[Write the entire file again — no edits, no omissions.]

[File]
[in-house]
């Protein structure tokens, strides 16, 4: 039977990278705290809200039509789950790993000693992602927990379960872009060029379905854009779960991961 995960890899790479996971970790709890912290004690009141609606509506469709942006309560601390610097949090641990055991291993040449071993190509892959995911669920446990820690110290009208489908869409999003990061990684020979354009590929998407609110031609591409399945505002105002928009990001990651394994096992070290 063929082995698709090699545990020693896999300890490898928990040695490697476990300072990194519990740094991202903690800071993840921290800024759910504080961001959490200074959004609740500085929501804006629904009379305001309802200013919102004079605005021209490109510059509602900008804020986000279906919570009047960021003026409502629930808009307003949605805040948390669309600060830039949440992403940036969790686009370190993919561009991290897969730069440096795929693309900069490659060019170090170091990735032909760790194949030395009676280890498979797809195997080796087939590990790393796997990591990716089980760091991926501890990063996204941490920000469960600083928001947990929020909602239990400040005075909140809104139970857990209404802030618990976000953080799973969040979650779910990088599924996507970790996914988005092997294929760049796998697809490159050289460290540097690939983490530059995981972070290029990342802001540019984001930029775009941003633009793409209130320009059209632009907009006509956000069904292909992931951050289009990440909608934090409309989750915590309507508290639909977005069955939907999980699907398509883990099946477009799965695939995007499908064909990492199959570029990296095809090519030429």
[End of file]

[in-house]
């Protein structure tokens, strides 16, 4: 039977990278705290809200039509789950790993000693992602927990379960872009060029379905854009779960991961 995960890899790479996971970790709890912290004690009141609606509506469709942006309560601390610097949090641990055991291993040449071993190509892959995911669920446990820690110290009208489908869409999003990061990684020979354009590929998407609110031609591409399945505002105002928009990001990651394994096992070290 063929082995698709090699545990020693896999300890490898928990040695490697476990300072990194519990740094991202903690800071993840921290800024759910504080961001959490200074959004609740500085929501804006629904009379305001309802200013919102004079605005021209490109510059509602900008804020986000279906919570009047960021003026409502629930808009307003949605805040948390669309600060830039949440992403940036969790686009370190993919561009991290897969730069440096795929693309900069490659060019170090170091990735032909760790194949030395009676280890498979797809195997080796087939590990790393796997990591990716089980760091991926501890990063996204941490920000469960600083928001947990929020909602239990400040005075909140809104139970857990209404802030618990976000953080799973969040979650779910990088599924996507970790996914988005092997294929760049796998697809490159050289460290540097690939983490530059995981972070290029990342802001540019984001930029775009941003633009793409209130320009059209632009907009006509956000069904292909992931951050289009990440909608934090409309989750915590309507508290639909977005069955939907999980699907398509883990099946477009799965695939995007499908064909990492199959570029990296095809090519030429």